A Rammer 3288 hammer is playing a key role in a project that will bring much needed relief to Kent’s car users and travelers to the Garden of England.
As anyone that has ever spent a day taking an afternoon’s drive along its country roads will testify, Kent is not blessed with a road network designed for modern traffic levels.
But that is slowly changing. Work is underway on the £66 million East Kent Access Road, a major road improvement around Manston airport, Ramsgate and Sandwich, aimed at relieving traffic congestion on A256, close to the Pfizer works. Somewhat ironically, work started on the scheme just a few months after the pharmaceutical giant moved out.
Part of this scheme is the Cliffsend Underpass that will join the Manston Road to the Sandwich Road by passing beneath the main Ramsgate to Dover railway. It was vital that this line remain open throughout the construction works, so an ingenious plan was devised to build the tunnel in situ, and push tunnel sections into place without disruption to the mainline service.
Main contractors Volker-Fitzpatrick, Hochtief (VFH) excavated on either side of the railway and constructed a pair of three metre high, 132 metre long access tunnels under the line. Local demolition contractor DDS Demolition was contracted to break open the tunnel portal walls, so that 256 concrete piles – each of 450 mm diameter - could be constructed on either side, eventually to take the weight of the new £22 million tunnel. This was successfully completed by DDS in two and a half days, well ahead of the four days scheduled by VFH.
For the next stage, VFH constructed the casting yard where it would manufacture six tunnel sections, each measuring 22 metres in length, 2.7 metres in height, and weighing 2,500 tonnes. These sections will span the entire 25.8 metre width of the new road.
VFH then constructed the skidding yards where the completed tunnel sections would be pushed into place on rails by giant hydraulic jacks as part of the largest operation of its type in the world.
Finally VFH completed 20 post-tension ground anchors (although only 14 were actually used) on either side of the tunnel. These were used to pull against the jacks as they moved the tunnel sections into place.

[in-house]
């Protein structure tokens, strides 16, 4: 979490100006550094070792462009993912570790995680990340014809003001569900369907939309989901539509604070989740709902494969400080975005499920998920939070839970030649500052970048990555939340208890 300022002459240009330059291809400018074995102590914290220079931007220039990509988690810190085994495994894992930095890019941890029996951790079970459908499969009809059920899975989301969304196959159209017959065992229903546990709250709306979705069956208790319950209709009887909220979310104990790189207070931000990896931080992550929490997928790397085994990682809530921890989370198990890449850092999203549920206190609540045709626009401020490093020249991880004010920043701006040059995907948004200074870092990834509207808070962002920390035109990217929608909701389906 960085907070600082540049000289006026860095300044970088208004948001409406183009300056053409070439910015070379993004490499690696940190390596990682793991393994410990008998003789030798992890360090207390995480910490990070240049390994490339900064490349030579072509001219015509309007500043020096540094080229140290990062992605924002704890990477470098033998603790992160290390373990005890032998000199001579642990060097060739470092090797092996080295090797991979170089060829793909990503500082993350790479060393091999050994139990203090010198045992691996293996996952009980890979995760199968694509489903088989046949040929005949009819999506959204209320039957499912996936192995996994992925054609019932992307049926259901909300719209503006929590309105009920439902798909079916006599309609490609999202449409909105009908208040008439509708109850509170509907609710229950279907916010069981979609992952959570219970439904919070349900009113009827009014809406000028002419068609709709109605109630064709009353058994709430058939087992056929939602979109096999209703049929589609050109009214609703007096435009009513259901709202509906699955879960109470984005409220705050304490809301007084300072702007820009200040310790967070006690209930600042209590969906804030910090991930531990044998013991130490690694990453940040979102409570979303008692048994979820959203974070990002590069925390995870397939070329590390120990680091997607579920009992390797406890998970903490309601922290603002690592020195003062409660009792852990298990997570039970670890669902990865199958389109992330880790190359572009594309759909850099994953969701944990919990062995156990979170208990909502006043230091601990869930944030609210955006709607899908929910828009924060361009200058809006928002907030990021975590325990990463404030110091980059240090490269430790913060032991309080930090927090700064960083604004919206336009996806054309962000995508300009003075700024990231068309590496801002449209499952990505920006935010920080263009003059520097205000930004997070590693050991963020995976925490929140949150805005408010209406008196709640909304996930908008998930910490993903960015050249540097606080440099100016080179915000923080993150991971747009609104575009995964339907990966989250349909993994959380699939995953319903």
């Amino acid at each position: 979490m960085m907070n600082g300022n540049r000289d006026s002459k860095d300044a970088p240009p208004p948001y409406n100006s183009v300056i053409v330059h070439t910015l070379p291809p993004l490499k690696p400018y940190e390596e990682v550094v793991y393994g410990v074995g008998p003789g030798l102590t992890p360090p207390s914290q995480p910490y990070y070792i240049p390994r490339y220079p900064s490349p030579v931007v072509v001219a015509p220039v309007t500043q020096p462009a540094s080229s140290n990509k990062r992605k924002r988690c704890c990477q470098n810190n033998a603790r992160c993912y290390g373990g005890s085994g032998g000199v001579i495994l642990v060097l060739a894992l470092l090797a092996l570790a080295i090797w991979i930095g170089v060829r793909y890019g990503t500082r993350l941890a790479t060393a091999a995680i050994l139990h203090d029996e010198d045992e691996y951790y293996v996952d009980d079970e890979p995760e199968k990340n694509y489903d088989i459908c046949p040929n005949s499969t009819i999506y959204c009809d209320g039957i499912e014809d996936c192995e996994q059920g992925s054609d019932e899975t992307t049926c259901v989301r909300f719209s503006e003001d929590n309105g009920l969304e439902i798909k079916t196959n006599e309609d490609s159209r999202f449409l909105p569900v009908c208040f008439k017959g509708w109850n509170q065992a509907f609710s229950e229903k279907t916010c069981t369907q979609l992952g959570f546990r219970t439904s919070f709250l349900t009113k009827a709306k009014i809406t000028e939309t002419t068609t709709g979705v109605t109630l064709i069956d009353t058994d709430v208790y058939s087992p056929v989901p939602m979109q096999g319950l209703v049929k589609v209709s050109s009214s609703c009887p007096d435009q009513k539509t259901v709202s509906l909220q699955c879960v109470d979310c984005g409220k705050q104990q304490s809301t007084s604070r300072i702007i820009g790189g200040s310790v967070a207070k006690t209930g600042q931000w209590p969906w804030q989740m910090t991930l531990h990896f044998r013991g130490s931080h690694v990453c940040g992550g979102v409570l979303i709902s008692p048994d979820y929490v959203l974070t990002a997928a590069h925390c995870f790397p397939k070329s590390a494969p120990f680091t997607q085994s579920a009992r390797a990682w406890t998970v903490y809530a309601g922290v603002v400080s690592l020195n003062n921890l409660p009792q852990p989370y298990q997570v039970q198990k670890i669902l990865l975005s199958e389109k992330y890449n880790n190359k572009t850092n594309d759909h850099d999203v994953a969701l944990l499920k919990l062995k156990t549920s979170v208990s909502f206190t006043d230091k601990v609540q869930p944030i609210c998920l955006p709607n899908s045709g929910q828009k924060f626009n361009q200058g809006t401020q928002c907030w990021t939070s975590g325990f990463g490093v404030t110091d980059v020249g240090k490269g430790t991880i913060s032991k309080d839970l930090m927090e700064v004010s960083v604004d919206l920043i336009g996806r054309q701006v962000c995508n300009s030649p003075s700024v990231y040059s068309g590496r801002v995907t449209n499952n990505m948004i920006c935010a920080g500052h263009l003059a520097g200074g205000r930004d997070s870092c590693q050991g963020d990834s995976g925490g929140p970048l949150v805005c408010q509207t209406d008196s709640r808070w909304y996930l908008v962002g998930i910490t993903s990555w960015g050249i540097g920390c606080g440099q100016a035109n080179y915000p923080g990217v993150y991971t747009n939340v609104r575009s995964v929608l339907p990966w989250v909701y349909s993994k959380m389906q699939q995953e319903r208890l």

Before this work started, and using just the contractors drawings, DDS was asked to calculate the cost of the demolition of these preparatory works - together with the thrust blocks, key shields and the protective cutting shield on the first tunnel section - before they had even been constructed.
"As it turned out, our calculations proved remarkably accurate," says DDS managing director Wesley Ray. "Even though we had to accelerate our programme to accommodate the shortened chalk season earthworks needed on the approach road banks. We had to split the demolition north-south, removing all of the southern side's temporary structures to allow access for VFH's ADTs. That meant that the working area was very much constricted with a lot more site traffic than originally planned. But it's amazing what a bit of good planning and some strategic overtime can achieve."
Ray reports that his company firstly tackled the Southern thrust block moving onto the 60 metre long casting yard. Next came the 120 metre long skidding yards, where the 5.5 metre wide reinforced concrete slab was 500 mm thick with a raised 250 mm rail on top. Demolition of the thrust blocks and TBM launch pads alone generated 1,300 m3 of concrete and 220 tonnes of rebar. Overall the temporary structure removal generated in excess of 400 tonnes of rebar and approximately 3,000 m³ of concrete in a 3.5 week program.
The opening of the new dual carriageway on the 23rd May 2012 was achieved five months ahead of schedule. More than 2,500 people were involved in the construction of this contract and over 1,250,000 man hours worked.